UBS CEO Hands Successor Hefty Profits — and a Challenge
(Bloomberg Opinion) -- After nine years leading the world’s biggest wealth manager, UBS Group AG chief executive Sergio Ermotti is preparing to hand over to Ralph Hamers — just as the firm has reported some of its strongest earnings in years and set aside a large pot of funds to return to shareholders. Despite the strong position he’ll be inheriting, Hamers should not count on much of a grace period.
The bank’s results have been impressive throughout the pandemic. That’s a reflection of UBS’s years-long retreat from lending and riskier trading and move toward managing money for the wealthy, an activity that usually requires less capital and carries fewer risks. Still, revenue growth at the $3.1 trillion manager had been languishing in previous years. When Hamers takes over next month, he’ll need to grapple with an uncertain outlook for client activity and sales growth.
In the third quarter, a surge in trading helped UBS post better-than-expected profit and set aside $2.5 billion to return to investors in dividends and buybacks once regulators allow it. A drop in loan-loss provisions from the amount set aside for the pandemic also bolstered income, which was the firm’s highest in a decade before tax. Ermotti said the bank should not expect “any meaningful increase” of these provisions, “unless there is a huge, dramatic downturn in economies.”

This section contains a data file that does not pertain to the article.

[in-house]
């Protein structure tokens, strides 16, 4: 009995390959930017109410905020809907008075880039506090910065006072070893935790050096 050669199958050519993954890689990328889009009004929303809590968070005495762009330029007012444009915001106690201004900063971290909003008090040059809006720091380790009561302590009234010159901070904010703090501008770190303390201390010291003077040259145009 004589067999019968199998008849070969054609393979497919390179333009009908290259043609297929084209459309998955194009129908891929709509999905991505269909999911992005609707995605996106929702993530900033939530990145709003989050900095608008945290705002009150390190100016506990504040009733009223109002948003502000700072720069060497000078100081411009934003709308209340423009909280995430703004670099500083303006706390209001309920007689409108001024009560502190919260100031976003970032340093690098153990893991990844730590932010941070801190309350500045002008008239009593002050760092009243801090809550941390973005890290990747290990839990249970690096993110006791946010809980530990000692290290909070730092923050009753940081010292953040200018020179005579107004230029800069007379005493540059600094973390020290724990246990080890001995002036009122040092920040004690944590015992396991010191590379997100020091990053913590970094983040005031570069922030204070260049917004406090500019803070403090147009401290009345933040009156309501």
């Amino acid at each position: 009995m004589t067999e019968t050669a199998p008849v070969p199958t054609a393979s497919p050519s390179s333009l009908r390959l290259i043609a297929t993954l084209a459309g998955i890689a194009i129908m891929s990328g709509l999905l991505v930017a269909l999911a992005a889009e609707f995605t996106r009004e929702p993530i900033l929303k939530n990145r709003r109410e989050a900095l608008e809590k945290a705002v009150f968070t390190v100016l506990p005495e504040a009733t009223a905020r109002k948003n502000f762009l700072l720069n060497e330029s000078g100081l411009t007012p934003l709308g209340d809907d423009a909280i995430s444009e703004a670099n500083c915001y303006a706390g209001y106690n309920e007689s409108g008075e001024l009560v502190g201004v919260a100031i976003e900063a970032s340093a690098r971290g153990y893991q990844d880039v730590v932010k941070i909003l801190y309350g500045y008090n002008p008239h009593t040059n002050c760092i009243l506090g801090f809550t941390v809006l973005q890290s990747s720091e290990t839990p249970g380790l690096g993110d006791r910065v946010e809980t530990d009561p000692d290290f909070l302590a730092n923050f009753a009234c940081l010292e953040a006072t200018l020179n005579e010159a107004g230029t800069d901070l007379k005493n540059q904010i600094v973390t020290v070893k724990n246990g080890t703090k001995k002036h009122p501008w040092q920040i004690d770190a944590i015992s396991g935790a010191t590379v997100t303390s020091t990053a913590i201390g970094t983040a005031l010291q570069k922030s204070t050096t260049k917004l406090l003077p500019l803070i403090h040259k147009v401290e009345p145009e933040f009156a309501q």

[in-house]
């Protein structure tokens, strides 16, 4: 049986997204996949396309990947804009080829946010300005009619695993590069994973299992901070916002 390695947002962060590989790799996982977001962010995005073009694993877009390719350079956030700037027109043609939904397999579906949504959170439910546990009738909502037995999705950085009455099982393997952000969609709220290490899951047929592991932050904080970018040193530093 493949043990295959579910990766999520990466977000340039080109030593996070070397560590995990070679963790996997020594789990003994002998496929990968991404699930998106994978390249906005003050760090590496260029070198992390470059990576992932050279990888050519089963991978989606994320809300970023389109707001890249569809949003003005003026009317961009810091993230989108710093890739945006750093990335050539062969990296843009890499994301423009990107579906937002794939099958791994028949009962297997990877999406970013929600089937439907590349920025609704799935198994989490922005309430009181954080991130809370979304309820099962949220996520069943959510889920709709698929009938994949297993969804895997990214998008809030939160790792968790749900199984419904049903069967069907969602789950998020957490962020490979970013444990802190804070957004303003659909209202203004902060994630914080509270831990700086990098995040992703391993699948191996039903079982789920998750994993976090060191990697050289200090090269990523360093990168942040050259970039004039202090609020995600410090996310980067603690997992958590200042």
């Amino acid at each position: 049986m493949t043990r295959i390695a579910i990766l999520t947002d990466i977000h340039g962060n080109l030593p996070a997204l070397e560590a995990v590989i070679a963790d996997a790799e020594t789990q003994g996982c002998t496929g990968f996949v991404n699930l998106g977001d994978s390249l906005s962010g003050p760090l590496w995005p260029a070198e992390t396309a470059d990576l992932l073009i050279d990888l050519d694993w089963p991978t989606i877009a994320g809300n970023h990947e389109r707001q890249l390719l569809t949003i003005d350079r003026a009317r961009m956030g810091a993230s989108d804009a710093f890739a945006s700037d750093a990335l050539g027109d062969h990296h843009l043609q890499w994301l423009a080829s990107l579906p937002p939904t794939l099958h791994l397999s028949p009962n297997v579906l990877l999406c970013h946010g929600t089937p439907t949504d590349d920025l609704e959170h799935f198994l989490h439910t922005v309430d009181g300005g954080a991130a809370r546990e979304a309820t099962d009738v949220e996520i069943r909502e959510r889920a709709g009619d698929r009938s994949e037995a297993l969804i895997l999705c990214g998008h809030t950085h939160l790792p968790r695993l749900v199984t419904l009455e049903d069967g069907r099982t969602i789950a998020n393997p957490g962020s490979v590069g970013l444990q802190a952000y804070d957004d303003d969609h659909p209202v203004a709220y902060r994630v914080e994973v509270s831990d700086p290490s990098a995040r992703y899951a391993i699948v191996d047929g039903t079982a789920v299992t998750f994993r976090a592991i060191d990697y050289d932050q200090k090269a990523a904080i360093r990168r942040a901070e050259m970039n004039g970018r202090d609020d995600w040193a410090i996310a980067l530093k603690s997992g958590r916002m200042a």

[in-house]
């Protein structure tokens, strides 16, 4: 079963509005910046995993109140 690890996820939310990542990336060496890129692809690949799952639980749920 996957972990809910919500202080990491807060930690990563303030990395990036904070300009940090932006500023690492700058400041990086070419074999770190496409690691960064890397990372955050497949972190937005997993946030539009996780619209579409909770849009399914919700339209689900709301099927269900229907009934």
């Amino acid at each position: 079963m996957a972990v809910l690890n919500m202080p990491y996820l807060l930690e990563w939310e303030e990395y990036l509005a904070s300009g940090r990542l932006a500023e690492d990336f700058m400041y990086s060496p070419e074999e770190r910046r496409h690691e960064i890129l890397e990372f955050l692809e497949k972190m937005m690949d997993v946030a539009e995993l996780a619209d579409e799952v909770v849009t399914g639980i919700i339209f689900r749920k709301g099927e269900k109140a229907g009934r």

In the securities unit, revenue from credit, foreign exchange and rates rose 41%, better than most Wall Street rivals, while sales from trading equities increased 19% after adjusting for gains related to a sale. In wealth management, UBS’s biggest profit generator, the firm posted a surprise increase in net new money, and transaction-based income rose 16%. UBS continued to lend more to its wealthy clients, who borrowed an additional $10.5 billion just in the third quarter, helping the loan book grow by 10% this year.
Higher revenue helped bring the bank’s cost-income ratio — a measure of efficiency — to its lowest point since 2006.
But there are reasons for caution. Market volatility, which fueled the bump in trading, could lead to less client activity in the future, the bank said. Although unprecedented spending from central banks and governments bolstered asset prices and market activity this year, both could come under pressure as countries return to partial lockdowns.
Meanwhile, costs remain sticky. Operating expenses rose 9% in the third quarter from a year earlier, in part because the bank added staff to meet growing regulatory requirements and bring more activities in-house. Low interest rates will also put pressure on profit margins.
UBS is relying on growing its loan book to offset that pressure. Structured lending, the type that requires more capital to be set aside, is one area the bank plans to expand. But this will carry longer-term risks if borrowers can’t make good on their loans.
Ermotti helped rescue UBS from the global financial crisis after losses forced the bank to turn to taxpayers. It’ll be up to Hamers to ease the pressures that continue to hold back its stock price.
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Elisa Martinuzzi is a Bloomberg Opinion columnist covering finance. She is a former managing editor for European finance at Bloomberg News.
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